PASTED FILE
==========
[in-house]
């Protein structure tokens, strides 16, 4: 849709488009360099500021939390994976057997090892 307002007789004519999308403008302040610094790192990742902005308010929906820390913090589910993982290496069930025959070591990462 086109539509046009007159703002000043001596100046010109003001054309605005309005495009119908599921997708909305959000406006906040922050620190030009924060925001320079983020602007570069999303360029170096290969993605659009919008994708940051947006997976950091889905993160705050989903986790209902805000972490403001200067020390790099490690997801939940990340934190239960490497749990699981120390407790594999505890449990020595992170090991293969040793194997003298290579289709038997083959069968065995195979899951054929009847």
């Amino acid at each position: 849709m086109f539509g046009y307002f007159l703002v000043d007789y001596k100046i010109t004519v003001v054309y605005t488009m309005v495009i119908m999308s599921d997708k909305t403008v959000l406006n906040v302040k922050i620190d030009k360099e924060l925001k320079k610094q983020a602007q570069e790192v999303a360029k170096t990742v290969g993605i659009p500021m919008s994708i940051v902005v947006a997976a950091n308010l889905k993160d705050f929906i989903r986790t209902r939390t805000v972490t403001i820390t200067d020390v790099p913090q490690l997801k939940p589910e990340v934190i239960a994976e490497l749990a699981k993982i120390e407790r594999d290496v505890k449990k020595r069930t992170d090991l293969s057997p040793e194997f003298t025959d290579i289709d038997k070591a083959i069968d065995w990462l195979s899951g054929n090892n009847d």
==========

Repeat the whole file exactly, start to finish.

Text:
[in-house]
């Protein structure tokens, strides 16, 4: 849709488009360099500021939390994976057997090892 307002007789004519999308403008302040610094790192990742902005308010929906820390913090589910993982290496069930025959070591990462 086109539509046009007159703002000043001596100046010109003001054309605005309005495009119908599921997708909305959000406006906040922050620190030009924060925001320079983020602007570069999303360029170096290969993605659009919008994708940051947006997976950091889905993160705050989903986790209902805000972490403001200067020390790099490690997801939940990340934190239960490497749990699981120390407790594999505890449990020595992170090991293969040793194997003298290579289709038997083959069968065995195979899951054929009847």
């Amino acid at each position: 849709m086109f539509g046009y307002f007159l703002v000043d007789y001596k100046i010109t004519v003001v054309y605005t488009m309005v495009i119908m999308s599921d997708k909305t403008v959000l406006n906040v302040k922050i620190d030009k360099e924060l925001k320079k610094q983020a602007q570069e790192v999303a360029k170096t990742v290969g993605i659009p500021m919008s994708i940051v902005v947006a997976a950091n308010l889905k993160d705050f929906i989903r986790t209902r939390t805000v972490t403001i820390t200067d020390v790099p913090q490690l997801k939940p589910e990340v934190i239960a994976e490497l749990a699981k993982i120390e407790r594999d290496v505890k449990k020595r069930t992170d090991l293969s057997p040793e194997f003298t025959d290579i289709d038997k070591a083959i069968d065995w990462l195979s899951g054929n090892n009847d």